Explaining the Affordable Care Act: What do the different health coverage tiers mean?

Get Covered America buttons are seen during a training session in Chicago, Illinois September 7, 2013 before volunteers canvas a Chicago neighborhood to talk with residents about the Affordable Care Act - also known as Obamacare. Credit: Reuters
Get Covered America buttons are seen during a training session in Chicago on Sept. 7 before volunteers canvas a neighborhood to talk with residents about the Affordable Care Act — also known as Obamacare.
Credit: Reuters

Every week, Archelle Georgiou, MD, Strategic Advisor at Healthgrades, will explain one facet of the Affordable Care Act.

Bronze, Silver, Gold and Platinum: What’s the difference in these new health plan coverage tiers?

Unlike with jewelry, these descriptors don’t reflect the quality of insurance coverage. All plans offer coverage for all essential benefits mandated by the Affordable Care Act, such as preventive care, hospitalization and mental health care.

The difference is financial. The tiers refer to the share of health care expenses the insurer expects to cover for its aggregate group of enrollees. Bronze plans pay roughly 60 percent of the cost, Silver 70 percent, Gold 80 percent, Platinum 90 percent. These percentages are actuarial, meaning each individual’s responsibility may vary.

The level of financial coverage for an individual can differ across plans since the mix of deductible, co-pay and co-insurance will vary, even among plans within the same tier. For example, one Silver plan may have a higher deductible than another but lower co-payments. Yet another Silver plan could have a lower deductible but a higher percentage of co-insurance for hospital care.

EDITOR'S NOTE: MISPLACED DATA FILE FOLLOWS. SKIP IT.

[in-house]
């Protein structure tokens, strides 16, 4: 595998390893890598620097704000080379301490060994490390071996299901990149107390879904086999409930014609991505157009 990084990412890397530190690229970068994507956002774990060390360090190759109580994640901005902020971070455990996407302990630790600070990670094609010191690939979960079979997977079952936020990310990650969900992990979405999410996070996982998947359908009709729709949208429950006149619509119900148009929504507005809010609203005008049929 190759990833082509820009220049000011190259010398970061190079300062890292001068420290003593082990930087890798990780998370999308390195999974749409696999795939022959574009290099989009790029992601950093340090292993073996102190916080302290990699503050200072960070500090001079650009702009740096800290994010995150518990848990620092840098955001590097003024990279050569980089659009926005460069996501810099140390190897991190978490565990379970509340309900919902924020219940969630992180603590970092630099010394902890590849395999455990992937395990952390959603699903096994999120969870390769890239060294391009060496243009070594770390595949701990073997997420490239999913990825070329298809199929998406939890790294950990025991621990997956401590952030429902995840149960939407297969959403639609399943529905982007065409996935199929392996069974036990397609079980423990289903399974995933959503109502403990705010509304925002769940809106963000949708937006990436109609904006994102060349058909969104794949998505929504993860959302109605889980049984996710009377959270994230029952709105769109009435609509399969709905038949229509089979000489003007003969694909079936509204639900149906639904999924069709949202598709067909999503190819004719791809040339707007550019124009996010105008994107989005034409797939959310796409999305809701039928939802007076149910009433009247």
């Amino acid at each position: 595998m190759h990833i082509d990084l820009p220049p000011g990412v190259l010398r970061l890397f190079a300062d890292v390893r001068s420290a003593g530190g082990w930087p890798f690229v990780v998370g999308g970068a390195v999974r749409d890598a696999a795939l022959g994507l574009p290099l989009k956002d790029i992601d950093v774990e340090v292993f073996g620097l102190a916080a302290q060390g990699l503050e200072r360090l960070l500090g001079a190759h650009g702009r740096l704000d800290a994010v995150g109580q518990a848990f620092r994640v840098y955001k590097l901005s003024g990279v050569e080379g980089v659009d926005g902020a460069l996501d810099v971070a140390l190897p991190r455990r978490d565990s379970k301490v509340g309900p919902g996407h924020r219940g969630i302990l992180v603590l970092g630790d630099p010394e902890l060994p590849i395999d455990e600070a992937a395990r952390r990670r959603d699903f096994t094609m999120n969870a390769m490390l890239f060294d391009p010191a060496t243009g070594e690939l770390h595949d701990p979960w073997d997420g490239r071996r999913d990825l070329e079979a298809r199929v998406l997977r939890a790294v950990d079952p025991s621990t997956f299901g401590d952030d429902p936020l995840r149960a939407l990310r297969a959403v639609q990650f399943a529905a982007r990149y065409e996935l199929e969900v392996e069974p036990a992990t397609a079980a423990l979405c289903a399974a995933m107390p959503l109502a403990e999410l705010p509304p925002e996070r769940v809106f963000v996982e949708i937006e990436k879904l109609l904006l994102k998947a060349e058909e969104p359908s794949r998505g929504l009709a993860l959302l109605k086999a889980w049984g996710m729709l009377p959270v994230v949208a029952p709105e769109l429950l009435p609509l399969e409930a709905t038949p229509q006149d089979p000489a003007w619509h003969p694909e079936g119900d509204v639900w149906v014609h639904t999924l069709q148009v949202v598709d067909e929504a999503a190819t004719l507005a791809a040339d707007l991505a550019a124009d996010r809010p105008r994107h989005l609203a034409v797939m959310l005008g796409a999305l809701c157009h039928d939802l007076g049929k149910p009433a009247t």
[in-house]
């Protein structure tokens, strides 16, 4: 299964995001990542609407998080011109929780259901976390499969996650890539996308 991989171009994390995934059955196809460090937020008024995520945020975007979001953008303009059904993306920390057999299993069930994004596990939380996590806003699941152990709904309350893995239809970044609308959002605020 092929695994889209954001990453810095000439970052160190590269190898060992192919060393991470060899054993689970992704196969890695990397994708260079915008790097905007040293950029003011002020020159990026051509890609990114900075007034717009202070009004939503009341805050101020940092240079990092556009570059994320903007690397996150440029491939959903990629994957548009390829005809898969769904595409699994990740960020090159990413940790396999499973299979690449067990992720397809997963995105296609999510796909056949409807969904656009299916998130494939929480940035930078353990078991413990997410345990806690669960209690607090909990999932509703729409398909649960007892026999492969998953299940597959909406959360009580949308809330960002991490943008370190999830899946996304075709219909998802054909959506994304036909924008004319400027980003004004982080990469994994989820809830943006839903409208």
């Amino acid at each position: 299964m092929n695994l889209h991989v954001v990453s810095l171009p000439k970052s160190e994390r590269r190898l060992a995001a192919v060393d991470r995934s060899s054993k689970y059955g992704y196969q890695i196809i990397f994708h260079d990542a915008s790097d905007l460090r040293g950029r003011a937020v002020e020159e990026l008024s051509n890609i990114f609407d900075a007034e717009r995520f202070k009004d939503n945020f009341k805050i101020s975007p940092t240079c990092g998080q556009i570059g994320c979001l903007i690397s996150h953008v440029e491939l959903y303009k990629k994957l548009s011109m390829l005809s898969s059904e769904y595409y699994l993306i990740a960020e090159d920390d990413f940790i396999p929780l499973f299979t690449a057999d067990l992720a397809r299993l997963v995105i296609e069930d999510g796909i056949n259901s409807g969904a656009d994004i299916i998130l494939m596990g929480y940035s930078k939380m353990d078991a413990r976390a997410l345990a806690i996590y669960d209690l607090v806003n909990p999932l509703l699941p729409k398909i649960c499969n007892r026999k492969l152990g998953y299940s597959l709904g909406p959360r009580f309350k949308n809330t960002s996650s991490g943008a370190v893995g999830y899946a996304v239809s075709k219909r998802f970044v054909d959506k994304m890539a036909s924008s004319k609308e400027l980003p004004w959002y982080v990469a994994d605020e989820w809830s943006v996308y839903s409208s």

To select the best plan for your financial needs, understand the four components of your total health insurance costs: premium, deductible, co-payment and co-insurance. Your premium is the monthly fee that must be paid regardless of whether or not health care services are used. Your deductible is the amount that must be paid out of pocket before insurance starts to pay for coverage. Co-insurance is the percentage of the cost of a health care service that the individual pays (after the deductible is met). This is different from a co-pay, a flat fee for a certain service.

The bottom line is that your level of coverage depends on how much and what type of health services you use.

Every week, Archelle Georgiou, MD, clinical adviser at Healthgrades, will explain one facet of the Affordable Care Act.


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